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St Patrick's Festival to go ahead - despite fears


Spectators watching the 2017 St Patrick’s Day parade in Dublin

Spectators watching the 2017 St Patrick’s Day parade in Dublin

Spectators watching the 2017 St Patrick’s Day parade in Dublin

Dublin's St Patrick's Festival will go ahead - for now.

Chief Medical Officer Dr Tony Holohan said last night that for now the centrepiece parade will go ahead despite the country's second confirmed case of coronavirus.

Official advice on mass gatherings will be issued later this week by an expert group in the Department of Health.

However, Dr Holohan said last night that until that advice is finalised, the parade is still on.

A spokesperson for the festival, which includes the city parade, told the Herald that organisers are monitoring the situation.

"We follow the advice and direction of relevant authorities in all matters of public safety," he said.

Talks with health officials are due to be held today.

Several delegations from abroad are expected to cancel due to a fear of flying at this time.

The fast-evolving spread of the virus in other countries may also be experienced here in the coming weeks.

Taoiseach Leo Varadkar said the Government is not advising "at this stage" that St Patrick's Day parades be cancelled.

Speaking earlier yesterday, before the second case was confirmed, he said there was only one confirmed case of the virus in the State "so we're not advising anyone to cancel any gatherings at this stage".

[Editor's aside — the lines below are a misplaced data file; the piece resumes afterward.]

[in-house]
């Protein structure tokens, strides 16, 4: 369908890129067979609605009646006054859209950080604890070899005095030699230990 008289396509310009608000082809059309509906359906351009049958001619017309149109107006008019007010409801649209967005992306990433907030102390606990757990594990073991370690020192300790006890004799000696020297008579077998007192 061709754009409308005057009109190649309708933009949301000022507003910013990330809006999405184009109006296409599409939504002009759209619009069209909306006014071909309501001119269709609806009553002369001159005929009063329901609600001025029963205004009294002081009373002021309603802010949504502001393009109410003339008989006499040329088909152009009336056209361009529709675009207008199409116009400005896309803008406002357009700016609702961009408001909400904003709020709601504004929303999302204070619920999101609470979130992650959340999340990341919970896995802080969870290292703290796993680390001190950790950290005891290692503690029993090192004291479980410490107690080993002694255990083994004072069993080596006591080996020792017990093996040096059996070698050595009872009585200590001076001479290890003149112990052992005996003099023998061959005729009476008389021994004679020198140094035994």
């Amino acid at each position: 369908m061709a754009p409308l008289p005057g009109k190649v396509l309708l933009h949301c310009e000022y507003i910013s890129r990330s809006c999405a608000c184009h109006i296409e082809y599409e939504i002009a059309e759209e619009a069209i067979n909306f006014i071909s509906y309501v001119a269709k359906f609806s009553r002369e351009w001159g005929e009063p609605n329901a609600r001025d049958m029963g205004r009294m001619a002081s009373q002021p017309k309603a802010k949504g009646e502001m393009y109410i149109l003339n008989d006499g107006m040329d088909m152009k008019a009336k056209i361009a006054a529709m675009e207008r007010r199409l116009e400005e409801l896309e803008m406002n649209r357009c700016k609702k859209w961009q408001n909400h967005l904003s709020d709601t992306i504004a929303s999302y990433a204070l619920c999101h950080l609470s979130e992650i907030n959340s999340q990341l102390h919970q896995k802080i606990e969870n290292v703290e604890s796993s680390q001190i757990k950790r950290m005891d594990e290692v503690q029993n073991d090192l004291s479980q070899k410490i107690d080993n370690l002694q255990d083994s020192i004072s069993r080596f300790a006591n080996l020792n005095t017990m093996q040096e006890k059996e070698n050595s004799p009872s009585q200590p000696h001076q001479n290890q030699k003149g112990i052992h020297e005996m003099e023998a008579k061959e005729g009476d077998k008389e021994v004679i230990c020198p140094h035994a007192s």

"But bear in mind that the St Patrick's Day festival is two weeks away and a lot can happen between now and then," he added.

However, a leading inter- national expert on viruses called yesterday for the St Patrick's Day parades to be cancelled because the virus is likely to be "spreading around".

John Oxford, emeritus professor of virology at Queen Mary University of London, said everyone in Italy thought everything was fine until there was an "explosion" of the virus.


St Patrick's Day parades attract huge numbers of visitors from abroad, Prof Oxford told the Today with Sean O'Rourke show on RTE radio yesterday.

If he was in the shoes of the Government, he would say: "I think we should postpone it.

"It's not the end of the world for one year, but just don't have it this year. After all, the Chinese postponed the Chinese new year, which is immense, and then tried to quarantine 60 million people.

"I would take advantage of the situation you're in - that you could prevent a big outbreak by taking these actions and I would go ahead and stop the parades."